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2003 Jaguar S-Type Review: Stunning, Sporty, and Superb

Put those claws away, Tiger – the redesigned 2003 Jaguar S-Type addresses many of the concerns and problems of previous models, and may now be one of the finest mid-range luxury vehicles in the jungle. Don’t let the buck-toothed grille fool you – this cat is ready to roll, and it purrs like none other.

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The Jaguar S-Type may not have the distinguished pedigree of the XJ or XK, but ever since its debut in 1999 as a 2000 model, the S-Type has made subtle improvements and refinements and is now poised near the top of its perch. For 2003, Jaguar continues to improve the S-Type, most noticeably in the performance, safety and ergonomic departments. Jaguar (wisely) chose not to focus on any styling changes, so upon first glance the S-Type may seem relatively unchanged. We like the current body style – we think it lends to a sleek, sexy and crouched appearance that definitely stands out in the ever growing crowd of “me too” look-a-likes.

We took delivery of a 2003 Jaguar S-Type 3.0L that was outfitted with Jaguar’s new 6-speed automatic transmission. A 5-speed manual is available in the base package. Other engine choices include a 4.2L V8 and the recently announced 4.2L R-model, complete with a supercharger that helps produce 400 horsepower. For those with insecurity issues, the 4.2L may seem like the only logical choice, but in reality, the 3.0L V6 is more than adequate for daily driving duties.

The S-Type 3.0L derives its power from a 24-valve, DOHC, 3.0L Ford-built V6 that produces 235 horsepower and 216 lb-ft of torque. Despite the rather low torque figure, the engine feels powerful and linear, thanks in part to the six-speed automatic and a relatively flat torque curve. Despite some very spirited driving, we averaged nearly 21 miles per gallon – we’d expect around 16 mpg with the V8 powered S-Type. With its zesty 3.0L, the S-Type was able to propel itself from 0 to 60 in 7.7 seconds, and the 1/4 mile came in 16.1 seconds with speeds in the high 80’s. Top speed is limited to 127 mph.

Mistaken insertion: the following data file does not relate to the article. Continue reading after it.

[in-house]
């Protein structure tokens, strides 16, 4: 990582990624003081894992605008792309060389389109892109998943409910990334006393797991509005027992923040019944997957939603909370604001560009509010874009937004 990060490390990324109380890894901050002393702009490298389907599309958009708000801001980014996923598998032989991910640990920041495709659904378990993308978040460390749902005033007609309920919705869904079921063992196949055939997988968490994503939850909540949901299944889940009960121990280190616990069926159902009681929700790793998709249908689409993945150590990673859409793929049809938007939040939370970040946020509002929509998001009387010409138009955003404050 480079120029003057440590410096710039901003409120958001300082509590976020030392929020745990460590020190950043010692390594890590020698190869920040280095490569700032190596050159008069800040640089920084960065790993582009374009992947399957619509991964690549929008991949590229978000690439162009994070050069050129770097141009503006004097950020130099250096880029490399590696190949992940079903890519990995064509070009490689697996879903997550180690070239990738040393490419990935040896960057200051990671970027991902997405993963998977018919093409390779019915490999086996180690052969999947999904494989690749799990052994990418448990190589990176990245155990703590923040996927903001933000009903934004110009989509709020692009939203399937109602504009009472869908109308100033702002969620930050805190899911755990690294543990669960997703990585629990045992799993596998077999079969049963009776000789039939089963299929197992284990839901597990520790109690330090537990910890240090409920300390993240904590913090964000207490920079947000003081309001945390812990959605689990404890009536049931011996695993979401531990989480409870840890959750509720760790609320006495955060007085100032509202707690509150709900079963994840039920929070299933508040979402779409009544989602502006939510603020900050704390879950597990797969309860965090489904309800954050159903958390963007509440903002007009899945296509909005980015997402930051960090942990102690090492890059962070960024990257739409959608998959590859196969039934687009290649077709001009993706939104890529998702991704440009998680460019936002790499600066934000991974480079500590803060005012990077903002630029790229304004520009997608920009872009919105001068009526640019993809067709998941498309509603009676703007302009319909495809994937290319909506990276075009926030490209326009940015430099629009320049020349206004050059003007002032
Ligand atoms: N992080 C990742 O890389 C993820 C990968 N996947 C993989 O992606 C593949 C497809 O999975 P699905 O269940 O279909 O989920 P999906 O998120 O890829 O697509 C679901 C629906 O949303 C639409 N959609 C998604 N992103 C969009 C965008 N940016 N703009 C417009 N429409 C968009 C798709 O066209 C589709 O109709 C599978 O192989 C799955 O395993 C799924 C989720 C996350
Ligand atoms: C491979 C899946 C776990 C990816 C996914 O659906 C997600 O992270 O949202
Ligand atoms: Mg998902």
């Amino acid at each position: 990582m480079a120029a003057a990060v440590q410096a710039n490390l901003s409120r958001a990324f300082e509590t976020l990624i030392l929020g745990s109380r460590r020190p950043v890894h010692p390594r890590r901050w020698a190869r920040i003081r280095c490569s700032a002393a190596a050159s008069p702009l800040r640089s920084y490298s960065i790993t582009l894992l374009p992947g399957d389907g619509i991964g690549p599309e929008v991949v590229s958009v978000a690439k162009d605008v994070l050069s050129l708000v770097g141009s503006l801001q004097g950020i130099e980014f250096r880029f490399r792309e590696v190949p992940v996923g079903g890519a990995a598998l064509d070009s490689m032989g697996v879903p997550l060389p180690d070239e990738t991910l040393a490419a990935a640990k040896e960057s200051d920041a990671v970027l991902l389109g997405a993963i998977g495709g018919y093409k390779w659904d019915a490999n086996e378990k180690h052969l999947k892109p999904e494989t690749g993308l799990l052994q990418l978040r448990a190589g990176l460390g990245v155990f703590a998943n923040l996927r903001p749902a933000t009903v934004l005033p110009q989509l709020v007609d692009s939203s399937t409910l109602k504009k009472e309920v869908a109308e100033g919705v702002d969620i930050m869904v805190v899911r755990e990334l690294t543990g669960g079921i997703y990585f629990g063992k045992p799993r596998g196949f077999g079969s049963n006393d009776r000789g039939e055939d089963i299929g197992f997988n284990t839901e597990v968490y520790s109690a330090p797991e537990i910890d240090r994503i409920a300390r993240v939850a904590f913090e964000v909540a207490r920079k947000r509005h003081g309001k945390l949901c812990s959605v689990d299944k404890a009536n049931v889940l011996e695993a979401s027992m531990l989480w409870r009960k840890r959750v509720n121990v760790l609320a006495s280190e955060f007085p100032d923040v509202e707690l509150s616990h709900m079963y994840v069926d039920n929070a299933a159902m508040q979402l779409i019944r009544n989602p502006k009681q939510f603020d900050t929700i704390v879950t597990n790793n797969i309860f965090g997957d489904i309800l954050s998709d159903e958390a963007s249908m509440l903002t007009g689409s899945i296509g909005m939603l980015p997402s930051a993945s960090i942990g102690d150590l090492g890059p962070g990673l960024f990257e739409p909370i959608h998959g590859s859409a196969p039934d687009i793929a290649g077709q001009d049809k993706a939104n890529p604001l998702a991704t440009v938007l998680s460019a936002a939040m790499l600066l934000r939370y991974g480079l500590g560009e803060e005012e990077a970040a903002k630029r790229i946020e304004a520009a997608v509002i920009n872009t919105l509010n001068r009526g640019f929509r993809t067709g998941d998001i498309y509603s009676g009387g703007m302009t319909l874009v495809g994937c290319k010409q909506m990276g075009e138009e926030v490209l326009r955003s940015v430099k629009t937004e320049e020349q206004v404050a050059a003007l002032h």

Throttle response is spot on, thanks to variable valve timing and a multi-staged intake manifold. While the torque was linear, horsepower definitely came on strong above 4,000 rpm, and the raspy growl that accompanied it made spirited driving fun.

Jaguar was quick to point out that there was more to the S-Type than its powertrain. Jaguar engineers have stiffened the S-Type chassis by more than 10% and have included several suspension revisions including updated dampers (struts), springs, bushings and sway bars. Prodigious amounts of aluminum are also used in the fully independent front and rear suspension to help lower unsprung weight and increase rigidity. We found the handling to be tight and precise, although we did notice one very unsettling trait: When driving quickly over uneven terrain, the engine cuts power momentarily when wheel slip is detected.